The Port of Los Angeles is rolling out preliminary plans today to build a massive marine research facility that officials hope will stimulate economic activity and help revitalize the San Pedro community.

Geraldine Knatz, executive director of the port, has been working behind the scenes for nearly two years to generate support for the project, which would be built on a 28-acre patch of land currently serving as a petrol chemical terminal.

The site, adjacent to downtown San Pedro, is a key battleground in the port's waterfront development efforts and planners expect the high-level research facility to be a catalyst for the area's economic resurgence.

"We have this vision of a premier research institution that attracts people from around the world," Knatz said. "We're talking about bringing a new industry to San Pedro and new jobs. These are good, high-paying jobs that would be a boost to the San Pedro economy."

Knatz is expected to unveil the concept for the project, called City Dock No. 1, at tonight's Los Angeles Harbor Commission meeting. Part of the impetus to move forward with the project, she said, came last week when the Annenberg Foundation said it will commit $50,000 in grant money to begin planning the facility.

The proposed research facility would include academic laboratories, government research facilities and real estate for future maritime-related businesses what planners are calling a "business incubator." Ideally, Knatz said, the facility would become a global leader in the study of climate change and sea level rise.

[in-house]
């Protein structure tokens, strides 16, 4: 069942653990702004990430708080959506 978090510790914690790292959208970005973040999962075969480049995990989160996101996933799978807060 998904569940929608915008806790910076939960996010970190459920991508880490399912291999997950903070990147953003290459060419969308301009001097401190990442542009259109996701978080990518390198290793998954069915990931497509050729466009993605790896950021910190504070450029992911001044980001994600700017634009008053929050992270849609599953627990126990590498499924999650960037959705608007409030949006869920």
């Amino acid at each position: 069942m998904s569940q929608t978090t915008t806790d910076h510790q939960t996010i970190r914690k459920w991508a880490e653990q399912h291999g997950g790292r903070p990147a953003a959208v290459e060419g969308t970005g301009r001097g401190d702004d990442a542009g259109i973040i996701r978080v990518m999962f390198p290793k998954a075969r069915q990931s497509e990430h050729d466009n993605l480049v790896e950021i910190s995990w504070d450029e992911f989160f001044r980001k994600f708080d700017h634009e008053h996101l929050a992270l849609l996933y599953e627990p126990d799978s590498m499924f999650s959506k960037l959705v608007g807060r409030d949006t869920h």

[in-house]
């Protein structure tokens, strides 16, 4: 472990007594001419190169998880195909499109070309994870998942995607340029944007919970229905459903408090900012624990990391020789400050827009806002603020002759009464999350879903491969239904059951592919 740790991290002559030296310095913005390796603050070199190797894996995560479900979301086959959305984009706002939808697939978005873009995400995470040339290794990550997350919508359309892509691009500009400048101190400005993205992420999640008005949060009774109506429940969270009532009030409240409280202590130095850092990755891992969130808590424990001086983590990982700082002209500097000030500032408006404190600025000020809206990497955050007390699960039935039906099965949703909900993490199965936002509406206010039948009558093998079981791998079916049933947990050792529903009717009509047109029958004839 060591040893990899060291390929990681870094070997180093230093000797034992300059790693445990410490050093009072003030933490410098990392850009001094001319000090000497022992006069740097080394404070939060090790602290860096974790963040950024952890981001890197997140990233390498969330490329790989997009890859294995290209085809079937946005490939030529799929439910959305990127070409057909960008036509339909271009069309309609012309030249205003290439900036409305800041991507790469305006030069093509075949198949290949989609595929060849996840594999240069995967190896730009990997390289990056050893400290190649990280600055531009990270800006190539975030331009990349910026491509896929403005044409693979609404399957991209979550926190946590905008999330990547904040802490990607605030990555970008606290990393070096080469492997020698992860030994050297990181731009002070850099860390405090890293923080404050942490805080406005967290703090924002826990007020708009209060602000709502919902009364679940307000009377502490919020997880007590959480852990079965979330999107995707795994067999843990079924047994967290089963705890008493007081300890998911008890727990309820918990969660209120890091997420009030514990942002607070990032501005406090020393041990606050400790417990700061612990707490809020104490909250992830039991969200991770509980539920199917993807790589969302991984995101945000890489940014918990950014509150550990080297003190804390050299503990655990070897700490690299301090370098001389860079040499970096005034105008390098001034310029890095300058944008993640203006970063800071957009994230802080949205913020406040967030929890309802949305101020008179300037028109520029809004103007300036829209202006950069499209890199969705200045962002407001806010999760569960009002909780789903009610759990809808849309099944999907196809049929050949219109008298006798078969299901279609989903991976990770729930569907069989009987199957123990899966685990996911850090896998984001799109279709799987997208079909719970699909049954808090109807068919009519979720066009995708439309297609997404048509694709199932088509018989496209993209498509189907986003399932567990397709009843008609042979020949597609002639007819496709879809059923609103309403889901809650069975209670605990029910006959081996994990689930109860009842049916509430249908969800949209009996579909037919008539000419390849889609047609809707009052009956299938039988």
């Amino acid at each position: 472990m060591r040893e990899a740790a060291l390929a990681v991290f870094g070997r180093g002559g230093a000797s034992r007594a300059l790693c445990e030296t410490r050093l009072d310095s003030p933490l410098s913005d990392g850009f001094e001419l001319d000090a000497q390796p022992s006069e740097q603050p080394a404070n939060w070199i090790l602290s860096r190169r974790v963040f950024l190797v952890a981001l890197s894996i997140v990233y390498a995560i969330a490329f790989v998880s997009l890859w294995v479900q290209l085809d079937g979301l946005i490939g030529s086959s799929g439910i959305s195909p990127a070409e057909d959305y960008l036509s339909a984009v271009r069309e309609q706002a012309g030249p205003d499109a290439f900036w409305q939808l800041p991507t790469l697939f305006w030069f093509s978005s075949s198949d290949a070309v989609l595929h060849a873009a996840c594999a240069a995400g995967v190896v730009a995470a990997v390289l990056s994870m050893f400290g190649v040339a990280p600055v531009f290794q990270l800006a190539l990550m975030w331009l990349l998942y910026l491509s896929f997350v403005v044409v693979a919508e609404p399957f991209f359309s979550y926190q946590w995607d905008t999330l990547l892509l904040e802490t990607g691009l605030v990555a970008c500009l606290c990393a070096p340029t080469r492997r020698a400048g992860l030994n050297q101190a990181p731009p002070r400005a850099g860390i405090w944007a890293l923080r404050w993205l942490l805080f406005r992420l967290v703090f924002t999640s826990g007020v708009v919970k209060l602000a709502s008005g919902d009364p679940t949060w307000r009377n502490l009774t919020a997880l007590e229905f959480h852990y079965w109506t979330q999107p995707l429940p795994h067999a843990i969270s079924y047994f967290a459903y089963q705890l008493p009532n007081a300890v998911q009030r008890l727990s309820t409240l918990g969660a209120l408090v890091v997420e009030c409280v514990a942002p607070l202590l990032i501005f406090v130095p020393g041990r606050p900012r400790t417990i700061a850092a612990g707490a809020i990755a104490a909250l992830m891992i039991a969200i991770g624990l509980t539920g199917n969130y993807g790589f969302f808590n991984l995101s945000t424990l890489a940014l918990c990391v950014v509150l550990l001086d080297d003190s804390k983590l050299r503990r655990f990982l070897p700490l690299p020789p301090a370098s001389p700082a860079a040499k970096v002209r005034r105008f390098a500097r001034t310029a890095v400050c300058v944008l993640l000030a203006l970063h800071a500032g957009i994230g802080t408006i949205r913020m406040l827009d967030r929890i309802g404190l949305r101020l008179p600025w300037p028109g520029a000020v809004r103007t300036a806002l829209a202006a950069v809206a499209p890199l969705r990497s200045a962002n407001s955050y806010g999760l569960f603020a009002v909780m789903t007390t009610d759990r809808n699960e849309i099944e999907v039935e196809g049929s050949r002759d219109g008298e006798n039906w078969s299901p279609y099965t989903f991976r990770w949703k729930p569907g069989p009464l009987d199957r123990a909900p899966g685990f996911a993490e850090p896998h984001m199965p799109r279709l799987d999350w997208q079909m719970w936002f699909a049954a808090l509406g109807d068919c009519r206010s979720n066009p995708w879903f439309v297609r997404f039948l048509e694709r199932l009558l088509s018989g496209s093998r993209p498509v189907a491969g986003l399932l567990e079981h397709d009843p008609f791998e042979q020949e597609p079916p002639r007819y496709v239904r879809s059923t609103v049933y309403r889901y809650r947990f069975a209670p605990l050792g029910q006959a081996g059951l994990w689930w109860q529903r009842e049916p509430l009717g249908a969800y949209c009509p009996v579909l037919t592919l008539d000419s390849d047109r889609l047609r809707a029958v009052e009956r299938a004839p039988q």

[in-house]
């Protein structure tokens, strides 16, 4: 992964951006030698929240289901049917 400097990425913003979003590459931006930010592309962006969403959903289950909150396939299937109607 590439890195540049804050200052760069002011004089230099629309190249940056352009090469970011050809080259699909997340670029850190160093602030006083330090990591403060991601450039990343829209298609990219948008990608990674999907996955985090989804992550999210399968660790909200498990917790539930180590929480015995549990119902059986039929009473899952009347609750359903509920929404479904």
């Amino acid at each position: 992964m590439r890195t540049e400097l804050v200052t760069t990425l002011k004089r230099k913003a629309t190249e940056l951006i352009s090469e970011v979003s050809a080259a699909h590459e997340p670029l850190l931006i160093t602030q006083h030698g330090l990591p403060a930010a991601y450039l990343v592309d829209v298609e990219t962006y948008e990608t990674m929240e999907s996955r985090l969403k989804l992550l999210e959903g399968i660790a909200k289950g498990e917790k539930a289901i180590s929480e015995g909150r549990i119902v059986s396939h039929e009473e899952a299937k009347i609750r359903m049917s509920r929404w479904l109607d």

It is too early, she said, to estimate the cost or timeline of the project.
The move comes after the port announced in August it was terminating the lease of New Orleans-based liquid bulk operator Westway Terminal Co. Inc., which has occupied the site since 1996, as part of a larger effort to make the San Pedro waterfront more community-friendly. The port bought out the remaining 18 years of Westway's contract for $17 million.

The terminal is zoned for commercial activities and local business leaders envision an economic rebirth in San Pedro built, in part, around this new research institute.

"This is the kind of thing that over the long term can lead to an economic wealth cycle for the community," said Herb Zimmer, chairman of the San Pedro Chamber of Commerce committee to promote waterfront economic development. "It breeds ideas and innovations and things that are going to become the basis of the new economy."


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